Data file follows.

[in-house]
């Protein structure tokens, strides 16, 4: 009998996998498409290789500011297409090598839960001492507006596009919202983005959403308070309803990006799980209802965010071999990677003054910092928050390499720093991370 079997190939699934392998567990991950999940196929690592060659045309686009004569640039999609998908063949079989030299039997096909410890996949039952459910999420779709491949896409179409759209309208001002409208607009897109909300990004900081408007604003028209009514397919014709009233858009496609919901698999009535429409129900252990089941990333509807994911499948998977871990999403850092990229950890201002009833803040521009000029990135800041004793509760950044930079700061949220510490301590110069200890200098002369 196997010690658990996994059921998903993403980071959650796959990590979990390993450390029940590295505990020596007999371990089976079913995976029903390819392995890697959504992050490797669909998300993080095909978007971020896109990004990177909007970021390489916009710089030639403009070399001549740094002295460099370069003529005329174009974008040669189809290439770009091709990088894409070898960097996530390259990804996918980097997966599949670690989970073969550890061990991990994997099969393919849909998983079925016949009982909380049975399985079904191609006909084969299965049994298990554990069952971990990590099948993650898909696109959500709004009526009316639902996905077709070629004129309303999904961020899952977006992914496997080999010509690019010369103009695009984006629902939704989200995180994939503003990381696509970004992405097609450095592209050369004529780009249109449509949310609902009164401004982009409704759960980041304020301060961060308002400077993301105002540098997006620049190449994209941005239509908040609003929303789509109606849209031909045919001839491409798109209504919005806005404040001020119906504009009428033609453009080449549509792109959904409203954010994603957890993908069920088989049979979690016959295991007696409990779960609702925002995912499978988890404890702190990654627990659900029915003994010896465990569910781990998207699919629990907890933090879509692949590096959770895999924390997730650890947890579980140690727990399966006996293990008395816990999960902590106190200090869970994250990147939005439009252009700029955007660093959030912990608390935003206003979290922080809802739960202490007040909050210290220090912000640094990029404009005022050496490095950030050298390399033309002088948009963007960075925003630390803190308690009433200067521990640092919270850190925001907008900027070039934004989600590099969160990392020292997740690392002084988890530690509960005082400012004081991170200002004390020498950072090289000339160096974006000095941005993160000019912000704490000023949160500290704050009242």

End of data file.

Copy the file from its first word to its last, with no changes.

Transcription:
[in-house]
């Protein structure tokens, strides 16, 4: 009998996998498409290789500011297409090598839960001492507006596009919202983005959403308070309803990006799980209802965010071999990677003054910092928050390499720093991370 079997190939699934392998567990991950999940196929690592060659045309686009004569640039999609998908063949079989030299039997096909410890996949039952459910999420779709491949896409179409759209309208001002409208607009897109909300990004900081408007604003028209009514397919014709009233858009496609919901698999009535429409129900252990089941990333509807994911499948998977871990999403850092990229950890201002009833803040521009000029990135800041004793509760950044930079700061949220510490301590110069200890200098002369 196997010690658990996994059921998903993403980071959650796959990590979990390993450390029940590295505990020596007999371990089976079913995976029903390819392995890697959504992050490797669909998300993080095909978007971020896109990004990177909007970021390489916009710089030639403009070399001549740094002295460099370069003529005329174009974008040669189809290439770009091709990088894409070898960097996530390259990804996918980097997966599949670690989970073969550890061990991990994997099969393919849909998983079925016949009982909380049975399985079904191609006909084969299965049994298990554990069952971990990590099948993650898909696109959500709004009526009316639902996905077709070629004129309303999904961020899952977006992914496997080999010509690019010369103009695009984006629902939704989200995180994939503003990381696509970004992405097609450095592209050369004529780009249109449509949310609902009164401004982009409704759960980041304020301060961060308002400077993301105002540098997006620049190449994209941005239509908040609003929303789509109606849209031909045919001839491409798109209504919005806005404040001020119906504009009428033609453009080449549509792109959904409203954010994603957890993908069920088989049979979690016959295991007696409990779960609702925002995912499978988890404890702190990654627990659900029915003994010896465990569910781990998207699919629990907890933090879509692949590096959770895999924390997730650890947890579980140690727990399966006996293990008395816990999960902590106190200090869970994250990147939005439009252009700029955007660093959030912990608390935003206003979290922080809802739960202490007040909050210290220090912000640094990029404009005022050496490095950030050298390399033309002088948009963007960075925003630390803190308690009433200067521990640092919270850190925001907008900027070039934004989600590099969160990392020292997740690392002084988890530690509960005082400012004081991170200002004390020498950072090289000339160096974006000095941005993160000019912000704490000023949160500290704050009242």